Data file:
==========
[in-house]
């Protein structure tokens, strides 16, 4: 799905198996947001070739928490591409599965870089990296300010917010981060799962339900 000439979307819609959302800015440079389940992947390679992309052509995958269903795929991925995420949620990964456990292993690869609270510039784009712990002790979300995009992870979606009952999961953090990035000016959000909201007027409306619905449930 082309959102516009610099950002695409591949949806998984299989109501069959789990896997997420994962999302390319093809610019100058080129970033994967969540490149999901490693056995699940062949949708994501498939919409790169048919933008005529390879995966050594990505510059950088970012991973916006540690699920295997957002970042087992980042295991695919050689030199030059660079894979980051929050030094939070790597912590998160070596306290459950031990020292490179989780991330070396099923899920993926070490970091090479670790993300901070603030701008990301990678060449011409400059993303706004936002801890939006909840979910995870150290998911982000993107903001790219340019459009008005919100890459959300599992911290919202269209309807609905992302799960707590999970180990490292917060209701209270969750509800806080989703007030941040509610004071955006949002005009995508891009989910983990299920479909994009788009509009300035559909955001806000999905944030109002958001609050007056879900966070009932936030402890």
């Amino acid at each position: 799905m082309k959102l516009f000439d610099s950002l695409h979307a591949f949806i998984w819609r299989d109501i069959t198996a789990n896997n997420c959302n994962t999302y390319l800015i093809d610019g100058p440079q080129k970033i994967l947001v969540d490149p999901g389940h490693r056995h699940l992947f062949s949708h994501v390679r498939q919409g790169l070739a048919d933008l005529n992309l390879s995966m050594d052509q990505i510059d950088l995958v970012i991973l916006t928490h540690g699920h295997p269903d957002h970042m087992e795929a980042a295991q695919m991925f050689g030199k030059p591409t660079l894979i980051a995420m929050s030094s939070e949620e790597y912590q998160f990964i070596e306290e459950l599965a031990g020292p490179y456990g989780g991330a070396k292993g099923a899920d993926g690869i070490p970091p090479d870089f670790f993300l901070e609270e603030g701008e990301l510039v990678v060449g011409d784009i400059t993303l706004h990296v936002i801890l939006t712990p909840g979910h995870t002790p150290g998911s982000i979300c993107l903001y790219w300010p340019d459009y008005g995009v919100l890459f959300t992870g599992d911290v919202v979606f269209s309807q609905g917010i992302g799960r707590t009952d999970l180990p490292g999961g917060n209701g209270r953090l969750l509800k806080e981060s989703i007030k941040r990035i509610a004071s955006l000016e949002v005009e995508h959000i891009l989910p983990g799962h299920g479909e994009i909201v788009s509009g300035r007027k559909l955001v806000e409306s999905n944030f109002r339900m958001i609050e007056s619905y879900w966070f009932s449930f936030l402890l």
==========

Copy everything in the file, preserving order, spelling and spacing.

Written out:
[in-house]
């Protein structure tokens, strides 16, 4: 799905198996947001070739928490591409599965870089990296300010917010981060799962339900 000439979307819609959302800015440079389940992947390679992309052509995958269903795929991925995420949620990964456990292993690869609270510039784009712990002790979300995009992870979606009952999961953090990035000016959000909201007027409306619905449930 082309959102516009610099950002695409591949949806998984299989109501069959789990896997997420994962999302390319093809610019100058080129970033994967969540490149999901490693056995699940062949949708994501498939919409790169048919933008005529390879995966050594990505510059950088970012991973916006540690699920295997957002970042087992980042295991695919050689030199030059660079894979980051929050030094939070790597912590998160070596306290459950031990020292490179989780991330070396099923899920993926070490970091090479670790993300901070603030701008990301990678060449011409400059993303706004936002801890939006909840979910995870150290998911982000993107903001790219340019459009008005919100890459959300599992911290919202269209309807609905992302799960707590999970180990490292917060209701209270969750509800806080989703007030941040509610004071955006949002005009995508891009989910983990299920479909994009788009509009300035559909955001806000999905944030109002958001609050007056879900966070009932936030402890």
């Amino acid at each position: 799905m082309k959102l516009f000439d610099s950002l695409h979307a591949f949806i998984w819609r299989d109501i069959t198996a789990n896997n997420c959302n994962t999302y390319l800015i093809d610019g100058p440079q080129k970033i994967l947001v969540d490149p999901g389940h490693r056995h699940l992947f062949s949708h994501v390679r498939q919409g790169l070739a048919d933008l005529n992309l390879s995966m050594d052509q990505i510059d950088l995958v970012i991973l916006t928490h540690g699920h295997p269903d957002h970042m087992e795929a980042a295991q695919m991925f050689g030199k030059p591409t660079l894979i980051a995420m929050s030094s939070e949620e790597y912590q998160f990964i070596e306290e459950l599965a031990g020292p490179y456990g989780g991330a070396k292993g099923a899920d993926g690869i070490p970091p090479d870089f670790f993300l901070e609270e603030g701008e990301l510039v990678v060449g011409d784009i400059t993303l706004h990296v936002i801890l939006t712990p909840g979910h995870t002790p150290g998911s982000i979300c993107l903001y790219w300010p340019d459009y008005g995009v919100l890459f959300t992870g599992d911290v919202v979606f269209s309807q609905g917010i992302g799960r707590t009952d999970l180990p490292g999961g917060n209701g209270r953090l969750l509800k806080e981060s989703i007030k941040r990035i509610a004071s955006l000016e949002v005009e995508h959000i891009l989910p983990g799962h299920g479909e994009i909201v788009s509009g300035r007027k559909l955001v806000e409306s999905n944030f109002r339900m958001i609050e007056s619905y879900w966070f009932s449930f936030l402890l």